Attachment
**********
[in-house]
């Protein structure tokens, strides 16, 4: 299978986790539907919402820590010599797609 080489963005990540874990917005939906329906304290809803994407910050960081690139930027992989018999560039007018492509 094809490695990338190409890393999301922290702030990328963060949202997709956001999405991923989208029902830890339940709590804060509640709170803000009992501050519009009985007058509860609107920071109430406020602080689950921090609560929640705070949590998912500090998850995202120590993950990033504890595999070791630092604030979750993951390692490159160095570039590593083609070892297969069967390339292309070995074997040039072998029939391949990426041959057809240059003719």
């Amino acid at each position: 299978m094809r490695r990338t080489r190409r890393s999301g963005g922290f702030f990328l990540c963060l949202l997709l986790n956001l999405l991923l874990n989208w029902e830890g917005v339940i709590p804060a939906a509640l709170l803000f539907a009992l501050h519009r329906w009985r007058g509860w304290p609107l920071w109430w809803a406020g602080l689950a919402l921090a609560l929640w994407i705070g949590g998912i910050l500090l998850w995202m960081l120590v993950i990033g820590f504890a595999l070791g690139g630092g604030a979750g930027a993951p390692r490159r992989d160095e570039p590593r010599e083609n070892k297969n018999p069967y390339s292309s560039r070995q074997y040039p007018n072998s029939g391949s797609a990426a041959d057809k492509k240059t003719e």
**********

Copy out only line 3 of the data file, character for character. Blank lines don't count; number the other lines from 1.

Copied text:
């Amino acid at each position: 299978m094809r490695r990338t080489r190409r890393s999301g963005g922290f702030f990328l990540c963060l949202l997709l986790n956001l999405l991923l874990n989208w029902e830890g917005v339940i709590p804060a939906a509640l709170l803000f539907a009992l501050h519009r329906w009985r007058g509860w304290p609107l920071w109430w809803a406020g602080l689950a919402l921090a609560l929640w994407i705070g949590g998912i910050l500090l998850w995202m960081l120590v993950i990033g820590f504890a595999l070791g690139g630092g604030a979750g930027a993951p390692r490159r992989d160095e570039p590593r010599e083609n070892k297969n018999p069967y390339s292309s560039r070995q074997y040039p007018n072998s029939g391949s797609a990426a041959d057809k492509k240059t003719e």